Foreign firms in China are bracing for a “mass exodus” of staff this summer, due to the country’s excessive Covid restrictions and lockdowns.

A flash survey by the German Chamber of Commerce in China shows nearly one-third of foreign employees plan to leave, with 10% aiming to do so before their current employment contract ends.

Maximilian Butek, its executive director in Shanghai, said: “It will be extremely challenging for German companies to substitute these employees with new staff from abroad, considering how the current Covid outbreak in China is handled.”

Indeed, despite reports of easing restrictions in Shanghai, for example, foreign workers have reported a tightening of measures in the city this week, with many still unable to leave their apartment building or gain sufficient access to basic necessities.

According to AmCham China chairman Colm Rafferty, any foreign staff travelling to China face “incredibly challenging” pre-flight testing procedures and “the world’s most extensive and unpredictable quarantine requirements on arrival”.

He added: “We are bracing for a mass exodus of foreign talent this summer, with fewer employees overseas willing to take up open positions here in China.”

At the same time, although more companies have been given the green light to restart operations, the German chamber’s survey shows businesses allowed to resume production under lockdown are, “on average, operating at 46% of their total production capacity”.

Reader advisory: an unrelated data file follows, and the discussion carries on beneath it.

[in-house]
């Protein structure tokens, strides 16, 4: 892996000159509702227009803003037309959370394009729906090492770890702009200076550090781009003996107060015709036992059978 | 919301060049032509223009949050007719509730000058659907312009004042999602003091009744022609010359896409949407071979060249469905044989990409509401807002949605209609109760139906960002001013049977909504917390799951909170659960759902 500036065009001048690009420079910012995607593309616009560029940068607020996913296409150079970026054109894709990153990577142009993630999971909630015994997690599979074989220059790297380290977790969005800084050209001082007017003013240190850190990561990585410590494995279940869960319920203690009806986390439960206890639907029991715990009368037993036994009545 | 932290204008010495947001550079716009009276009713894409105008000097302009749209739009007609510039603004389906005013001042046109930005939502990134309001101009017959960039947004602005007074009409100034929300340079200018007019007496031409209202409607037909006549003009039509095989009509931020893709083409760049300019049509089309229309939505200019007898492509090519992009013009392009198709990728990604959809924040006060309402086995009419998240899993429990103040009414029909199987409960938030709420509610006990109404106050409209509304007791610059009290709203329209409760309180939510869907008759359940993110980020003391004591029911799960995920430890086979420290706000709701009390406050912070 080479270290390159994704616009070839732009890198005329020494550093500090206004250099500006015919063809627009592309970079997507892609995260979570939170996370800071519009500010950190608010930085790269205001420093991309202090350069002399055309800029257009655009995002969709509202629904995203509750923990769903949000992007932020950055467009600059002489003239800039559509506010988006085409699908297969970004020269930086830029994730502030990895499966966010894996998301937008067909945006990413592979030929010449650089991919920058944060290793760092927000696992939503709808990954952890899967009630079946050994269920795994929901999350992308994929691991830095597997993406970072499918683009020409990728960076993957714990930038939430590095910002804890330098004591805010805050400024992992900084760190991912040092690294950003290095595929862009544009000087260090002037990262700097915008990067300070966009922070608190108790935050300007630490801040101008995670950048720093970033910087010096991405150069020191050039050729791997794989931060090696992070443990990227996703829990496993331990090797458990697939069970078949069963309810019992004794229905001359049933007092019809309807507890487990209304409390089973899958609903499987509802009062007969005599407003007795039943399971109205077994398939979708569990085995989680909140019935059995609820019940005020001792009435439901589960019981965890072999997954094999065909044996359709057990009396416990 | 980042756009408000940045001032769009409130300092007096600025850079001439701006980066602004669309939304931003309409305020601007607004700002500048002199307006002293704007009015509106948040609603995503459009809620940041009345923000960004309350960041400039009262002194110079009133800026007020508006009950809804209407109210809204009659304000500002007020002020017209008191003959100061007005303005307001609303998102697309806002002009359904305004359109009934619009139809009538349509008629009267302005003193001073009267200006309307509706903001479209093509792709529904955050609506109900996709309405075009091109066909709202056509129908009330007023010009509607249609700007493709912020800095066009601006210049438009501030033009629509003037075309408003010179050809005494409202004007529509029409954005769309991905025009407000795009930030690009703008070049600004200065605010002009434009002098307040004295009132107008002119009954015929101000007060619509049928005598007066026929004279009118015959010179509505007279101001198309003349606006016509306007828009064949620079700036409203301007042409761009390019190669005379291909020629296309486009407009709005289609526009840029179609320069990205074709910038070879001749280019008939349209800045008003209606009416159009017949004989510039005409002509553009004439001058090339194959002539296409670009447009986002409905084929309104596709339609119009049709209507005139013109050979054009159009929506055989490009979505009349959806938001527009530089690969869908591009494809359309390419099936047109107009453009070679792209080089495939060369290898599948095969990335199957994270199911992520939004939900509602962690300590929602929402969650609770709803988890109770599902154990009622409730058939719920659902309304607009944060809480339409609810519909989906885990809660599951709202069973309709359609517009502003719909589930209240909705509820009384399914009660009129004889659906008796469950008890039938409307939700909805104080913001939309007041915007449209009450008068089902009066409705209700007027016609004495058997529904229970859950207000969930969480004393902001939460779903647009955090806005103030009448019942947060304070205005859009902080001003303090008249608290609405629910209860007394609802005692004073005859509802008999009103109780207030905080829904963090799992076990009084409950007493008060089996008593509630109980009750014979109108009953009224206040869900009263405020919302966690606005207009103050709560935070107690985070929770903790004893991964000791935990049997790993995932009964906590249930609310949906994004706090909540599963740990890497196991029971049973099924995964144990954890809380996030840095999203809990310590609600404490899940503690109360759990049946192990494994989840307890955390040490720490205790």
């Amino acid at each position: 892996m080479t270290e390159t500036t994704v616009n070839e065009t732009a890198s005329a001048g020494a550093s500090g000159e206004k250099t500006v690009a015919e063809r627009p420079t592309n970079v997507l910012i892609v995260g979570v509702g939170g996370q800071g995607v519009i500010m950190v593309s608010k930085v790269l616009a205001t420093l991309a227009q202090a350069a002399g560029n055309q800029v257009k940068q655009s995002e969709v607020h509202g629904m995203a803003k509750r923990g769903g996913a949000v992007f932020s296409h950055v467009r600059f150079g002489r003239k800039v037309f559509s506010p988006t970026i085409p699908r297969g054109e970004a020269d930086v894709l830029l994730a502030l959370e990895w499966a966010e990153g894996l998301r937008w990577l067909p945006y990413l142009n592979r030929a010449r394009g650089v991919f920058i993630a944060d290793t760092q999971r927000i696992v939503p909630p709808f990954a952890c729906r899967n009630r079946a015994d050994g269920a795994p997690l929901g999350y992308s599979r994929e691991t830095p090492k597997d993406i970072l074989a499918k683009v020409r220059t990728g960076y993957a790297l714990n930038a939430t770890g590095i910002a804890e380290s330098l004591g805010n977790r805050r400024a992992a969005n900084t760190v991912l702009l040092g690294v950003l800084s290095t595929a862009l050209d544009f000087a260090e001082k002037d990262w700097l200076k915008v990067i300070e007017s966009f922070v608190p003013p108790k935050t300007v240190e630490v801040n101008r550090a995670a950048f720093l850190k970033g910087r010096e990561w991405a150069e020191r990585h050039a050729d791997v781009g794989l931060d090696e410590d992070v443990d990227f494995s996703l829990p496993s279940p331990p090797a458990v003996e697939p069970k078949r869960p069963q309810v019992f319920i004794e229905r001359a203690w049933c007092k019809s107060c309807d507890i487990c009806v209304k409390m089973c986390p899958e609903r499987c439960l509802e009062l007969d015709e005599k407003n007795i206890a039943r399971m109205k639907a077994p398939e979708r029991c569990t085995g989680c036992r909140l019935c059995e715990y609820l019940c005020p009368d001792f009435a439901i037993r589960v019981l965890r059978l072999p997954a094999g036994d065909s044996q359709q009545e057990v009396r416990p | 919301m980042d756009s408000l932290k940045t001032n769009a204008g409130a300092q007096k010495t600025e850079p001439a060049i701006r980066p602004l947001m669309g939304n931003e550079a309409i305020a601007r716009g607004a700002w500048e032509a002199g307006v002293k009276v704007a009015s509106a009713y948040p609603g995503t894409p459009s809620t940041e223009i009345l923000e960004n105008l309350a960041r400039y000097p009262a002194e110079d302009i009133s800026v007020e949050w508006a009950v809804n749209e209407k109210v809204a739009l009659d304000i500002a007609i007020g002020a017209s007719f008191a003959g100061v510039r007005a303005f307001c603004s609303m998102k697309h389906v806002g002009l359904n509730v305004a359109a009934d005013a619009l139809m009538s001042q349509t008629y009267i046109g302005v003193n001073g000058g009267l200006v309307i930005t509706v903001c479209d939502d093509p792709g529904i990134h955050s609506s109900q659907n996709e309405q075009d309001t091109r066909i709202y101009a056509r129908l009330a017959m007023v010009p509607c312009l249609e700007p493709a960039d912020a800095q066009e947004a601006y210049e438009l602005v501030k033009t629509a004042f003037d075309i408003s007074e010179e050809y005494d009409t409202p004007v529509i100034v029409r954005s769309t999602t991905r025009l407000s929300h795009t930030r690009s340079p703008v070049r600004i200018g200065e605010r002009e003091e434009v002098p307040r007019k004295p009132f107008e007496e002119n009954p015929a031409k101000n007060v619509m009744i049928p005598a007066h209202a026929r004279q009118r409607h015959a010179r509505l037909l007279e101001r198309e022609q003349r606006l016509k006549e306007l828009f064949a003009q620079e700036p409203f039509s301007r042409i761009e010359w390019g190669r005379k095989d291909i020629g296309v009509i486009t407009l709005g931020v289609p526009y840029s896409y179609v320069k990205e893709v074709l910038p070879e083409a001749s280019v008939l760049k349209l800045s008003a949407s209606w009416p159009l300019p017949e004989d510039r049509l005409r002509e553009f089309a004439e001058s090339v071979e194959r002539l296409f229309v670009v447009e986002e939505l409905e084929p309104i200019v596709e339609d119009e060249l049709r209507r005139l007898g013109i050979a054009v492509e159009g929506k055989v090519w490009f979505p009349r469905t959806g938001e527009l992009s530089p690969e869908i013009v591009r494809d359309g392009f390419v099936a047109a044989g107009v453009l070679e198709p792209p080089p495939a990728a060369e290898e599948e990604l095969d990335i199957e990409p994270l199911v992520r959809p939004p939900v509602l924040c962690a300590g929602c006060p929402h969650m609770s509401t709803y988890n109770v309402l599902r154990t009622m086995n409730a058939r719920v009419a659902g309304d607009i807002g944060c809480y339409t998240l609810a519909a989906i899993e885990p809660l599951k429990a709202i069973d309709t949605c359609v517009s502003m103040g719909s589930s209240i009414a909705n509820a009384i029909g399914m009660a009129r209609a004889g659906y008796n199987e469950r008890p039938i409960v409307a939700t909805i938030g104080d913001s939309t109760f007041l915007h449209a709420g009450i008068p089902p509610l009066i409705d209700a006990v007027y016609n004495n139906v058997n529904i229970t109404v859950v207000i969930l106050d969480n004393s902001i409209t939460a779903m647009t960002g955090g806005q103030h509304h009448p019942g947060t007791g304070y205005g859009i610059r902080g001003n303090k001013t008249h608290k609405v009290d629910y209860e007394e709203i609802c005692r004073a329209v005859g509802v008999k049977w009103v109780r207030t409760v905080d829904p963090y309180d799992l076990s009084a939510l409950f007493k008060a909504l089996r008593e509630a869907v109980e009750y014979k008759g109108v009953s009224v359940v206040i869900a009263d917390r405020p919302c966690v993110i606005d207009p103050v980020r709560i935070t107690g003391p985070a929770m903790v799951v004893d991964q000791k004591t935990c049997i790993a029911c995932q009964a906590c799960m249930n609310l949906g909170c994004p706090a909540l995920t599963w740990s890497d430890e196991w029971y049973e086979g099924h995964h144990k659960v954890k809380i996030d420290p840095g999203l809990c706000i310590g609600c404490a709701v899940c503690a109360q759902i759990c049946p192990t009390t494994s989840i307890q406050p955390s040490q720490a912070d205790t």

Furthermore, respondents said their company’s production capacity was hampered by “lack of logistics availability (69%), missing raw materials and pre-products (69%), missing transport permits (56%), additional workers cannot leave their compound (56%) or their districts (43%) and uncertainty due to rapidly changing policies (41%).”

Mr Butek added: “The current circumstances under which German companies have to operate in China can only be short-term solutions in emergency situations. Closed loop productions are unacceptable as a long-term solution for German companies to operate in China.

“Pressure from international clients is increasing as trust in Chinese supply chains is decreasing. Supply chains can’t be changed overnight, but they can with time, and the longer the disruptions in China last without any signs of improvement, the more supply chains will be transferred to other countries outside of China.”

Meanwhile, the main logistics challenge in Shanghai remains trucking capacity. One airfreight forwarder told The Loadstar: “There are more flights returning to Pudong, but not that many. Nationwide, at all major airports, the biggest challenge is still trucking and ground handling, which is generally slower than normal. Delivery for outbound could take a day’s waiting time, but inbound is the worst, with waiting times of up to five days for cargo checked in.”

Comment on this article

You must be logged in to post a comment.